African Journal for Physical, Health Education, Recreation and Dance (AJPHERD)
Vol. 17, No. 3 (September) 2011, pp. 517-525.
A report on the evaluation of a breath workshop for stress
management by sport psychology students
S. EDWARDS1 AND J. BEALE2
1University of Zululand, South Africa
2University of East London, United Kingdom; E-mail: firstname.lastname@example.org
(Received: 04 March 2011; Revision Accepted: 08 April 2011)
Breath control is a fundamental, learnable skill from which all other forms of psychological skills
can develop through practice. Sportspersons, in particular, benefit from breath based
psychological skills training, especially in the management of arousal and stress. This article
reports on the evaluation of a brief experiential, breath workshop for stress management by sport
psychology students. Despite its limitations, main findings indicated the effectiveness of the
workshop in decreasing perceived stress and as initial experiential instruction for breath based
psychological skills training.
Key words: Breath workshop, stress management, sport psychology.
How to cite this article: Edwards, S. & Beale, J. (2011). A report on the evaluation of a breath
workshop for stress management by sport psychology students. African Journal for Physical,
Health Education, Recreation and Dance, 17(3), 517-525.
In everyday life, we experience breath as a constant life energy flow, within and
between our bodies and the wider world. Breath constitutes our main form of
access to and energy exchange with the universe. We may live two months
without food, two weeks without water but only a few minutes without air. The
vital link between breath, life and health has provided the foundation for various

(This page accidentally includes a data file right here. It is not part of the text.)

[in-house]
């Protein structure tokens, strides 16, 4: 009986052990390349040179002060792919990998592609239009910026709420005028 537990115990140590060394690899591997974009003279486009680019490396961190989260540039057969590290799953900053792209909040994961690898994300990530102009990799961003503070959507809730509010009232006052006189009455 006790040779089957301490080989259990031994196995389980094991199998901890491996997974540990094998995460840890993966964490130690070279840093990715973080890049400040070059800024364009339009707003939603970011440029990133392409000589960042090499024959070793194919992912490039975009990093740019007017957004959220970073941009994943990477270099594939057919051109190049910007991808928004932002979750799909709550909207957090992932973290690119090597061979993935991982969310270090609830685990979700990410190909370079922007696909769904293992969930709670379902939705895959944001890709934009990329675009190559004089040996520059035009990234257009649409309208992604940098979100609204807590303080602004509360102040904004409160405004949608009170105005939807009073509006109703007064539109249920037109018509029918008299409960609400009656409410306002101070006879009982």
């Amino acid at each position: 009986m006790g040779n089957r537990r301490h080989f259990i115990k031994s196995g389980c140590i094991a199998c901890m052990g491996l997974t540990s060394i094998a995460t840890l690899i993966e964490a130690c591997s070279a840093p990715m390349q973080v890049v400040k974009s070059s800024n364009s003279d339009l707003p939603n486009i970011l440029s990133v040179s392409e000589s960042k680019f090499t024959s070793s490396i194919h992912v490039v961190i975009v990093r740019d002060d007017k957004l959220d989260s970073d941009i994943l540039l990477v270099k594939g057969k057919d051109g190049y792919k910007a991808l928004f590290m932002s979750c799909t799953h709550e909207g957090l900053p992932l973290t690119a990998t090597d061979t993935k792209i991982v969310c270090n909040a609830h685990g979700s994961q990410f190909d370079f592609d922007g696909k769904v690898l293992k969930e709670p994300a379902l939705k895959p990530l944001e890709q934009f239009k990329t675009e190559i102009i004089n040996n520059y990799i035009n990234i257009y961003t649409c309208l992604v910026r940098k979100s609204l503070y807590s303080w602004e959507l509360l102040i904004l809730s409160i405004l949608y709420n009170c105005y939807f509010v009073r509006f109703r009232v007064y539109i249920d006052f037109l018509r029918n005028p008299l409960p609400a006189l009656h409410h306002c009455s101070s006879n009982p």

spiritual traditions concerning preservation and promotion of life in this world
and in the afterlife. It also forms an historical and conceptual foundation for
Psychology as an academic and health profession. For example, in its original
meaning, psychology is concerned with breath as energy and consciousness
(Hergenhahn, 2001). In sport, breath constitutes a most essential vital function
and fundamental, learnable skill from which all other forms of psychological
skills can develop through practice.
Breath and stress are intimately interrelated. In general all forms of stress are
associated with shallow or inhibited breathing. While this may have short term
benefits as in sprinting or controlling impulses, if such breathing patterns
become habituated, they lead to various psychological disorders ranging from
everyday emotional problems to forms of psychosomatic illnesses, neuroses,
518 Edwards and Beale
character disorders and psychoses. For example, everyday breathing
observations readily reveal how anger is associated with huffing and puffing,
how grief may bring very short sighs, how fear may cause a withholding or
retention of breath, how worry is accompanied by shallow breathing and how
excessive joy may put a strain on the heart from various forms of extreme
inhalation and exhalation.
Breathing exercises: We are grounded in our experience of the lived body. This
bodiliness accounts for the primarily pathic mode with which phenomena of the
lived world are initially revealed to us. In dialogue with the world, the lived body
is a source of pre-reflective intentionality, meaning and goal directed behaviour
(Merleau-Ponty, 1962). An essence of this bodiliness is the comforting presence
of our breathing, which is also a precondition for transcendence. During times of
clarity and equanimity we are also comforted by the rhythmic regularity of our
breathing and its harmony with the bodily phenomena that appear to our
consciousness. Still sitting and moving forms of breath co-ordinated behaviour
form the foundation for all forms of healing and transcendence as exemplified in
alpha conditioning, biofeedback, transcendental meditation, !Kung healing dance
and Tai chi (Edwards, 2008; Hewitt, 1977; Reid, 1998). Healthy breathing
experiences, that have been bodily re-experienced as anchors, provide a
phenomenological foundation for various forms of imagery, light, sound, colour,
touch and movement used in breath work, expressive therapy, progressive
relaxation, systematic desensitization, crisis intervention and other forms of
caring, healing, counselling, psychotherapy, illness prevention and health